Friday, October 30, 2015

IMPORTANT recall information and the AAP recommendations for the 2015-2016 flu season.

Happy Halloween!

Auvi-Q epinephrine injectors recalled by Sanofi U.S.
by Melissa Jenco · News Content Editor
Sanofi U.S. is voluntarily recalling all Auvi-Q epinephrine auto-injectors due to suspected malfunctions that could deliver the wrong dose of medication.
The injectors are used to treat life-threatening allergic reactions, and a patient receiving an incorrect dose could face serious health consequences including death, according to an alert from the Food and Drug Administration.
Sanofi has received 26 unconfirmed reports of possible malfunctions as of Oct. 26. No deaths have been reported.
Although doctors may not be able to contact all of their patients directly, they should use social media and local media outlets to spread the word about the recall, said Bridgette L. Jones, M.D., M.Sc., FAAAAI, FAAP, an allergy, asthma and immunology specialist with Children's Mercy Hospitals and Clinics and a member of the AAP Committee on Drugs.
Patients who use Auvi-Q should ask their doctor for an alternate epinephrine auto-injector. They only should use Auvi-Q in the case of a life-threatening allergic reaction in which no other injector is immediately available and then call 911, the alert said.
Anyone experiencing adverse reactions after using Auvi-Q should contact their doctor and submit a report to the FDA at or call 800-332-1088.
For instructions on returning their devices, Auvi-Q customers can contact the company at, by email at or by phone at 866-726-6340. Sanofi will reimburse customers for the out-of-pocket costs of purchasing a new auto-injector.

Flu season is approaching! 

The American Academy of Pediatrics has updated the recommendations for the prevention of influenza for the 2015-2016 flu season.


*Influenza, also called the "flu", is a respiratory virus that is spread by person to person when an infected person coughs or sneezes.  A person becomes infected with the virus when it is inhaled.  Your child can also become infected by touching a hard surface (desk) and then rubbing their eyes or placing their fingers in their nose or mouth.


*Sudden fever (100.4 or higher)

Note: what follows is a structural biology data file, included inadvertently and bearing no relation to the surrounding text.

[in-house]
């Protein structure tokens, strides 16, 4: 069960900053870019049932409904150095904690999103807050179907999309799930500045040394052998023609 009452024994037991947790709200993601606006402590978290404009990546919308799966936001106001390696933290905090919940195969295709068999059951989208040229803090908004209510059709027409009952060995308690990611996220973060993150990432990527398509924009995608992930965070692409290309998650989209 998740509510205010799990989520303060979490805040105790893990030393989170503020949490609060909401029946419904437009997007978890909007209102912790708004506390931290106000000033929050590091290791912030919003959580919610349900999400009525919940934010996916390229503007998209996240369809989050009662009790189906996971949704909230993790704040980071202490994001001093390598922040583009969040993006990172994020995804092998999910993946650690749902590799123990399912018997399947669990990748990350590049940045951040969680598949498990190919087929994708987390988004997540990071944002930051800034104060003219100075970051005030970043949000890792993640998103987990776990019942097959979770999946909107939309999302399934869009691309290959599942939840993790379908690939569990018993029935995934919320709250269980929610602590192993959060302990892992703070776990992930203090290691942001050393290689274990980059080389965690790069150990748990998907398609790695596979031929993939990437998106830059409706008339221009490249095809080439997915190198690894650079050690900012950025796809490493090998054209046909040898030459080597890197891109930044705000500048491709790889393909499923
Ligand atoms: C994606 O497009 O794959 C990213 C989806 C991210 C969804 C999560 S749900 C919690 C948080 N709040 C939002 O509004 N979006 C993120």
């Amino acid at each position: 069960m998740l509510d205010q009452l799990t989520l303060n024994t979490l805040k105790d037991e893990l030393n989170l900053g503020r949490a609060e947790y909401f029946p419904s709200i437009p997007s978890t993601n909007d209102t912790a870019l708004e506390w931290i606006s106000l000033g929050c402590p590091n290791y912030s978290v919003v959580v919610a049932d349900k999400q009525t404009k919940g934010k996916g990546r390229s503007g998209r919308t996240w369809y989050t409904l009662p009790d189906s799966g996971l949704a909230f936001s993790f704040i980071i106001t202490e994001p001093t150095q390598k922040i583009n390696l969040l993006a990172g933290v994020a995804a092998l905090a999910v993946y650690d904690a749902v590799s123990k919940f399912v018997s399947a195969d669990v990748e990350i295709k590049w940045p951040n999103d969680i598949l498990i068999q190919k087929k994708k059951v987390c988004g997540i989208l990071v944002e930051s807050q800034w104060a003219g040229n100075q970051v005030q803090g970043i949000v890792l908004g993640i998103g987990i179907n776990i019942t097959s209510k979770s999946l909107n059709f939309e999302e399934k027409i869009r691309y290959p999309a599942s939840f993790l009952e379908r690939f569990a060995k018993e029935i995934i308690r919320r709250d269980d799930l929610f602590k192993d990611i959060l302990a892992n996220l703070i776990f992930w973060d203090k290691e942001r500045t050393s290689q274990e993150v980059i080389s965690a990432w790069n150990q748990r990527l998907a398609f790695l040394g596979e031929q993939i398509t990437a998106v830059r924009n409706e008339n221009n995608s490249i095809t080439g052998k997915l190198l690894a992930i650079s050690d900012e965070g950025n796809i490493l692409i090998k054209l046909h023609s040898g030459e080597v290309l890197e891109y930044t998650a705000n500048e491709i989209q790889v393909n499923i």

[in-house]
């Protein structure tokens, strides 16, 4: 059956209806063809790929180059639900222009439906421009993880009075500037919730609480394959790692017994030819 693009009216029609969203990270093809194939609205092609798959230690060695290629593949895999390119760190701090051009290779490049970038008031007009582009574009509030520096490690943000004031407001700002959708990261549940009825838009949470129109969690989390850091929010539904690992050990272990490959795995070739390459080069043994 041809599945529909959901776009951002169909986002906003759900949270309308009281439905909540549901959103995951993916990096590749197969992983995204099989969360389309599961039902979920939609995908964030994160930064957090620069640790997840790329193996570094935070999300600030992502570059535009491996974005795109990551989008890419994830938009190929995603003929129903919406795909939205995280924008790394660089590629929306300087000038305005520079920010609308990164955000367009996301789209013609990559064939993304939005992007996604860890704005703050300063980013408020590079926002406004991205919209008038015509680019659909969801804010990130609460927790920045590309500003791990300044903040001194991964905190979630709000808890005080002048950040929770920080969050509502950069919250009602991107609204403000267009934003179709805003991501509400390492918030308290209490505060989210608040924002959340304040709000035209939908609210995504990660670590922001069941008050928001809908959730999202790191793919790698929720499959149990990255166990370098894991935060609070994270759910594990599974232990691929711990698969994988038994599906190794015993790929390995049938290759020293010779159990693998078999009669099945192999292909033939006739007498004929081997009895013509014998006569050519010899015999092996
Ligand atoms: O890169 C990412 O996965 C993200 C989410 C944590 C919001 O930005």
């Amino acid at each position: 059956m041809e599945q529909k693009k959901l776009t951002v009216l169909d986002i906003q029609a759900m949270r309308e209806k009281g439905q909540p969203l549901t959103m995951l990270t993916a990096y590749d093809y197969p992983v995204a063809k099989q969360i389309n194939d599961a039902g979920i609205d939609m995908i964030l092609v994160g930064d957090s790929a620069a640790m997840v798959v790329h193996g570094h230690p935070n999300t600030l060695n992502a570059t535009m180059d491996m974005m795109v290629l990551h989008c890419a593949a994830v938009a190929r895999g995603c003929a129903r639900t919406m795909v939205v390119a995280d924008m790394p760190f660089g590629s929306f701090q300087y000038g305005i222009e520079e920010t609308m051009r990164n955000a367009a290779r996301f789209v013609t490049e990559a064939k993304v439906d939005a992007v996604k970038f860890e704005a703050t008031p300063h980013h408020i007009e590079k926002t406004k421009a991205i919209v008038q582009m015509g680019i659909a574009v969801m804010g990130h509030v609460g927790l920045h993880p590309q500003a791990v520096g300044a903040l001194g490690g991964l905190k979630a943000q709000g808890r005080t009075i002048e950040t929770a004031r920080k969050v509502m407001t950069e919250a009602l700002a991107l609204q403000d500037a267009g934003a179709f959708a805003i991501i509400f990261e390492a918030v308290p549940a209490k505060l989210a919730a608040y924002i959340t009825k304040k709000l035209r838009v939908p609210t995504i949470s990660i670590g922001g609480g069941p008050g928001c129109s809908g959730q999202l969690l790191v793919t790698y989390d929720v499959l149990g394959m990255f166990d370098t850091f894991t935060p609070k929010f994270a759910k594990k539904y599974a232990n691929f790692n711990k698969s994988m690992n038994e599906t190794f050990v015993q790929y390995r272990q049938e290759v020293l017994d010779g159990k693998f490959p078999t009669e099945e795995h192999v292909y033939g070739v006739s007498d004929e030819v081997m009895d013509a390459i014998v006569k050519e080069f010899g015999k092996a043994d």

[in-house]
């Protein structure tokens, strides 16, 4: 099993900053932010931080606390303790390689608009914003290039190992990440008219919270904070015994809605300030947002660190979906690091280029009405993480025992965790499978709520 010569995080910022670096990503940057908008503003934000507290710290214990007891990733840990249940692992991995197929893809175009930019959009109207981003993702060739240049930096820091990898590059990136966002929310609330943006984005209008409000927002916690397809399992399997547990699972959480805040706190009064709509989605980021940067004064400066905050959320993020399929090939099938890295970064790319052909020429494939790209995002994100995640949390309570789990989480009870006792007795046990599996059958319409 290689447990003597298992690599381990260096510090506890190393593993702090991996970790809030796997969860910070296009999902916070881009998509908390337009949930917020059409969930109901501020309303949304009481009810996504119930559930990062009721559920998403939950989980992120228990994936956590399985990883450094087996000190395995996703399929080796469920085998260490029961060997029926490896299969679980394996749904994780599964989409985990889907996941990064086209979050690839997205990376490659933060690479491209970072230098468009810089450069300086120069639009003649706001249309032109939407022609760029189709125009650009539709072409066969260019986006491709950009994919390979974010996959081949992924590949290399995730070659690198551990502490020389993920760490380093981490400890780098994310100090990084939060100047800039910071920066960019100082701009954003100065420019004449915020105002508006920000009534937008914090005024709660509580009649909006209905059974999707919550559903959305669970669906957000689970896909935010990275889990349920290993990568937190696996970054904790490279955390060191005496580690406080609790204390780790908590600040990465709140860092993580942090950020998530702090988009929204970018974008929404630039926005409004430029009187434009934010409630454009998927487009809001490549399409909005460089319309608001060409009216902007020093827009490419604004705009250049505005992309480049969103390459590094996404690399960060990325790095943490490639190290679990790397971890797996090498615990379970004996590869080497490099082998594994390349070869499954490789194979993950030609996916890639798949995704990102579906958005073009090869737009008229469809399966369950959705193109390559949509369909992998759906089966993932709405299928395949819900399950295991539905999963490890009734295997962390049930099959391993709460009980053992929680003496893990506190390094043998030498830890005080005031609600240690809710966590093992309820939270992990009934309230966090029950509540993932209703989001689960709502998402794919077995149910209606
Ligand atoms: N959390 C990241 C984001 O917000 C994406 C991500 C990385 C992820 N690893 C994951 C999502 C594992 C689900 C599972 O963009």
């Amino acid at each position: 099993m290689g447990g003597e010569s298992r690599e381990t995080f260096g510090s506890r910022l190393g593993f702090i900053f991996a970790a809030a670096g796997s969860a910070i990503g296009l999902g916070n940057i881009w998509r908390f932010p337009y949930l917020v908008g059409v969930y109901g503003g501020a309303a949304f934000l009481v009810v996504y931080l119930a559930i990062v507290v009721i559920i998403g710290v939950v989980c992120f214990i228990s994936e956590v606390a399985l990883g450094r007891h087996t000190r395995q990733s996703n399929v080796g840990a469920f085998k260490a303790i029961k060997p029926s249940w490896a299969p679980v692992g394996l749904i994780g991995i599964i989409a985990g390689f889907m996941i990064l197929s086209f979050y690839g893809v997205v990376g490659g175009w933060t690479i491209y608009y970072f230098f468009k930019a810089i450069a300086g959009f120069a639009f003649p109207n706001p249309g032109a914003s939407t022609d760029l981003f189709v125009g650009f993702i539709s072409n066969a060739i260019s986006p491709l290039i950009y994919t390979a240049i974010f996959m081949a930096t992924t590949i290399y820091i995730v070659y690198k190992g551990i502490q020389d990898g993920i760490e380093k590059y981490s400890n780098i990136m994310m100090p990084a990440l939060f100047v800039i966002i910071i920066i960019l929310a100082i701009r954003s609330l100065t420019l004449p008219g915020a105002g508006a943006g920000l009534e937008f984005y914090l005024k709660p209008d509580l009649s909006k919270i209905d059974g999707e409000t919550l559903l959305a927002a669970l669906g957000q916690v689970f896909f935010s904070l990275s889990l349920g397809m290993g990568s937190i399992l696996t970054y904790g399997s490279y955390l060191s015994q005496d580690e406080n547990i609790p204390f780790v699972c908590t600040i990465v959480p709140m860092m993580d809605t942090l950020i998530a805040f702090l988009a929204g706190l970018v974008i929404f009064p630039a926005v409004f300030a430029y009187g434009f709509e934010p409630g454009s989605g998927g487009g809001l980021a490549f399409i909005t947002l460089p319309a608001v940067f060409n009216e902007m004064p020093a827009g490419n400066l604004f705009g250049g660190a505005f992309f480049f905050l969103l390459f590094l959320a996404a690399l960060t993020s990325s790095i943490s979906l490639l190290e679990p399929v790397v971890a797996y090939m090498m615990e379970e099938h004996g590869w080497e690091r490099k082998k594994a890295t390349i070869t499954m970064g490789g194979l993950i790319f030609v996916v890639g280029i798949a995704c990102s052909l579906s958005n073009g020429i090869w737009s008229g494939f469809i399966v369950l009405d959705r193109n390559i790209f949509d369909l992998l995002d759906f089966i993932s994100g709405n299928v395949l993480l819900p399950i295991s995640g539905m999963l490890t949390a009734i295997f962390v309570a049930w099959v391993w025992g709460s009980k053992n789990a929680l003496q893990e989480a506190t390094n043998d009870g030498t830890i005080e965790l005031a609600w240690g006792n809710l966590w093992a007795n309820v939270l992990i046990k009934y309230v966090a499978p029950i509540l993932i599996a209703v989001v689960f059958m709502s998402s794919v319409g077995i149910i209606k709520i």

*Body aches and chills.
*More tired than usual.
*Sore throat.
*Dry, hacking cough.
*Stuffy, runny nose.

Symptoms can last 1 week or more.


*All children and adolescents 6 months of age and older.
*Children with conditions that increase the risk of complications from influenza (asthma, diabetes mellitus, cardiac disease, immunosuppression, or neurologic and neurodevelopmental disorders).
*All  household contacts and out-of-home care providers of children with high-risk conditions and children younger than 5 years of age--especially infants younger than 6 months. 
*Pregnant women are also recommended to receive the flu vaccine because they are considered high risk for developing complications caused by the influenza virus.  This also protects their infants during the first six months due to antibodies that are transferred through the placenta.


As soon as flu vaccine is available! 
*The influenza virus is unpredictable which means the flu season may start in early fall/winter and extend into late spring. There is no evidence that receiving the vaccine early in the influenza season increases the risk of infection.

Dosing information:

*Children 6 months through 8 years receiving the influenza vaccine for the first time should receive a second dose of the vaccine at least 4 weeks after the first dose.
*Children 6 months through 8 years need only one dose of the vaccine if they have received two doses of seasonal influenza vaccine prior to July 1, 2015.
*Children under 9 years of age who have only had one flu vaccine need to get an additional dose.
*Children and adolescents 9 years of age and older need only one dose of the influenza vaccine.

For more information detailing influenza 2015-2016 recommendations; see AAP references below.

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